Right to financial privacy not absolute, says Manila court-A A +A
Friday, April 4, 2014
A MANILA court which disallowed Janet Napoles and other individuals linked to the pork barrel scam from accessing their bank accounts and other properties said a person's deposits can be inquired by government if there is suspicion as to its source.
In rejecting the respondents’ argument against the issuance of the asset preservation order (APO), Judge Marino dela Cruz Jr. of the Manila Regional Trial Court branch 22 said the right to financial privacy is not absolute because the anti-money laundering law was not passed to protect criminals from prosecution and punishment.
“Under the police power of the state, public interest i.e. the right of the government to protect society against crime and the right of society to demand such protection from the government is of paramount importance than individual rights, more specifically, the right to secrecy of bank deposits,” the order read.
The judge said there was nothing wrong with the bank inquiry since it was authorized by the Court of Appeals (CA) which issued a freeze order last year on the assets of Napoles, her family and dubious foundations, the whistleblowers and other individuals following a request from the Anti-Money Laundering Council (AMLC).
The AMLC then filed a forfeiture case at the Manila RTC after noting that the accounts and/or properties are linked to the scam of siphoning off Priority Development Assistance Fund (PDAF) through ghost projects of Napoles NGOs.
Dela Cruz also shot down arguments that foreign currency deposits are exempted from the preservation order under the Foreign Currency Act.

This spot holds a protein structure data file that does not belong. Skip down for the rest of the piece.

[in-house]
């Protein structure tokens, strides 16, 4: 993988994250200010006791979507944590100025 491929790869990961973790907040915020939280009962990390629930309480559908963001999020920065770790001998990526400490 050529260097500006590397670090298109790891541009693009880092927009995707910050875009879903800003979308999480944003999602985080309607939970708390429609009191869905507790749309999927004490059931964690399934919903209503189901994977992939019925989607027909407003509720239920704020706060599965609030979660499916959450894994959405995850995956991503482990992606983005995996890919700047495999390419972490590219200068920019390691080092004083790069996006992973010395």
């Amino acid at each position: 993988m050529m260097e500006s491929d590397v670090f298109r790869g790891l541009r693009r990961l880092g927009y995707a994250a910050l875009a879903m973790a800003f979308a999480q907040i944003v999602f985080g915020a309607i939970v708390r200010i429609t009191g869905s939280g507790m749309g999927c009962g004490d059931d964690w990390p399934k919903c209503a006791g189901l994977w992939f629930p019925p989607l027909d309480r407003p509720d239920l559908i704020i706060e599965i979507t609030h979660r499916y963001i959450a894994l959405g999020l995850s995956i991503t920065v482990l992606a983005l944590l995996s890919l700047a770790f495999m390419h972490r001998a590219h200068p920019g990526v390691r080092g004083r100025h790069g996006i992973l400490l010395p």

He said the respondents overlook the “very purpose” of the forfeiture and anti-money laundering laws that the Philippines should not be used as haven for criminals who wanted to hide their loot.
“Since the bank inquiry has been allowed by law on dollar bank accounts/deposits to determine whether the same is sourced from an illegal activity, it follows then that a finding after a bank inquiry authorized by the Court that dollar/foreign bank accounts were proceeds of a covered unlawful activity—opens the said accounts to forfeiture proceedings,” the Court said.
Justice Secretary Leila de Lima backed the inclusion of the accounts of main whistleblower Benhur Luy and other witnesses in the freeze order, saying Napoles used them as dummies for her illegal government transactions.
“Those (accounts) are depositories of those funds from pork barrel of lawmakers being channeled through those Napoles NGOs,” she told reporters on Friday.
Luy contended that his assets are immune from civil forfeiture proceedings but the Court said his admission to the Witness Protection Program (WPP) only gives him protection from criminal cases.
The APO will remain in force until the Court resolves the case. (Sunnex)